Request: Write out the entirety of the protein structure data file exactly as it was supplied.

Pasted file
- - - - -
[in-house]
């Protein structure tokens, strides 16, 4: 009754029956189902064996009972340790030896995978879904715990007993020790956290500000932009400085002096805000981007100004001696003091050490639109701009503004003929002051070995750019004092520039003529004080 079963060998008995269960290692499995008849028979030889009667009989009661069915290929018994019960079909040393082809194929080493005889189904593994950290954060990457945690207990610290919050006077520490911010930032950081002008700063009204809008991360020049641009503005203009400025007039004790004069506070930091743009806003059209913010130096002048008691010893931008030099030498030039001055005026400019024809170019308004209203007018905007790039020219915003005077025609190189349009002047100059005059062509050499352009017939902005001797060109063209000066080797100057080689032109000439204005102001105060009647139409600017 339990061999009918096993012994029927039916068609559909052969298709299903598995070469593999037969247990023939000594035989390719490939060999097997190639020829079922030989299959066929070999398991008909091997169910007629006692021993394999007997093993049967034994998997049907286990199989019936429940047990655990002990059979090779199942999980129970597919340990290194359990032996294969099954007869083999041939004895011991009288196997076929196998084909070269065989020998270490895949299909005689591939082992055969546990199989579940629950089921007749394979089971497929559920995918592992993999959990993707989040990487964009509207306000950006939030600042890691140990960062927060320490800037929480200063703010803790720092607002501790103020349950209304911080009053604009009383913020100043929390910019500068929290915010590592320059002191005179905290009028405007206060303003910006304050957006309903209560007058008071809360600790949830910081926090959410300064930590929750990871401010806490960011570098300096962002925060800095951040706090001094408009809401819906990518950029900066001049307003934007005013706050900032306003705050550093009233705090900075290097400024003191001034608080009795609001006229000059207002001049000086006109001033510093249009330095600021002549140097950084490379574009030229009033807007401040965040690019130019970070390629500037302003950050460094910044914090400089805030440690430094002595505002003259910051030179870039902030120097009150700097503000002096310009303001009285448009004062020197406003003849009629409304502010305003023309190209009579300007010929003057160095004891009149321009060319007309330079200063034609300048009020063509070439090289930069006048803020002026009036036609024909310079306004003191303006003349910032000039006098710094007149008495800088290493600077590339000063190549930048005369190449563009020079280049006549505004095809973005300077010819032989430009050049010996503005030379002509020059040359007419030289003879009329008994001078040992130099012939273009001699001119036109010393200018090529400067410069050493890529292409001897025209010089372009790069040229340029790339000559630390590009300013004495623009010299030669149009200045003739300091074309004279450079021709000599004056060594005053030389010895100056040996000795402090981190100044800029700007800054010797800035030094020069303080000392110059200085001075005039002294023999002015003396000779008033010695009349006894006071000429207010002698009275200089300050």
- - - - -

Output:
[in-house]
């Protein structure tokens, strides 16, 4: 009754029956189902064996009972340790030896995978879904715990007993020790956290500000932009400085002096805000981007100004001696003091050490639109701009503004003929002051070995750019004092520039003529004080 079963060998008995269960290692499995008849028979030889009667009989009661069915290929018994019960079909040393082809194929080493005889189904593994950290954060990457945690207990610290919050006077520490911010930032950081002008700063009204809008991360020049641009503005203009400025007039004790004069506070930091743009806003059209913010130096002048008691010893931008030099030498030039001055005026400019024809170019308004209203007018905007790039020219915003005077025609190189349009002047100059005059062509050499352009017939902005001797060109063209000066080797100057080689032109000439204005102001105060009647139409600017 339990061999009918096993012994029927039916068609559909052969298709299903598995070469593999037969247990023939000594035989390719490939060999097997190639020829079922030989299959066929070999398991008909091997169910007629006692021993394999007997093993049967034994998997049907286990199989019936429940047990655990002990059979090779199942999980129970597919340990290194359990032996294969099954007869083999041939004895011991009288196997076929196998084909070269065989020998270490895949299909005689591939082992055969546990199989579940629950089921007749394979089971497929559920995918592992993999959990993707989040990487964009509207306000950006939030600042890691140990960062927060320490800037929480200063703010803790720092607002501790103020349950209304911080009053604009009383913020100043929390910019500068929290915010590592320059002191005179905290009028405007206060303003910006304050957006309903209560007058008071809360600790949830910081926090959410300064930590929750990871401010806490960011570098300096962002925060800095951040706090001094408009809401819906990518950029900066001049307003934007005013706050900032306003705050550093009233705090900075290097400024003191001034608080009795609001006229000059207002001049000086006109001033510093249009330095600021002549140097950084490379574009030229009033807007401040965040690019130019970070390629500037302003950050460094910044914090400089805030440690430094002595505002003259910051030179870039902030120097009150700097503000002096310009303001009285448009004062020197406003003849009629409304502010305003023309190209009579300007010929003057160095004891009149321009060319007309330079200063034609300048009020063509070439090289930069006048803020002026009036036609024909310079306004003191303006003349910032000039006098710094007149008495800088290493600077590339000063190549930048005369190449563009020079280049006549505004095809973005300077010819032989430009050049010996503005030379002509020059040359007419030289003879009329008994001078040992130099012939273009001699001119036109010393200018090529400067410069050493890529292409001897025209010089372009790069040229340029790339000559630390590009300013004495623009010299030669149009200045003739300091074309004279450079021709000599004056060594005053030389010895100056040996000795402090981190100044800029700007800054010797800035030094020069303080000392110059200085001075005039002294023999002015003396000779008033010695009349006894006071000429207010002698009275200089300050």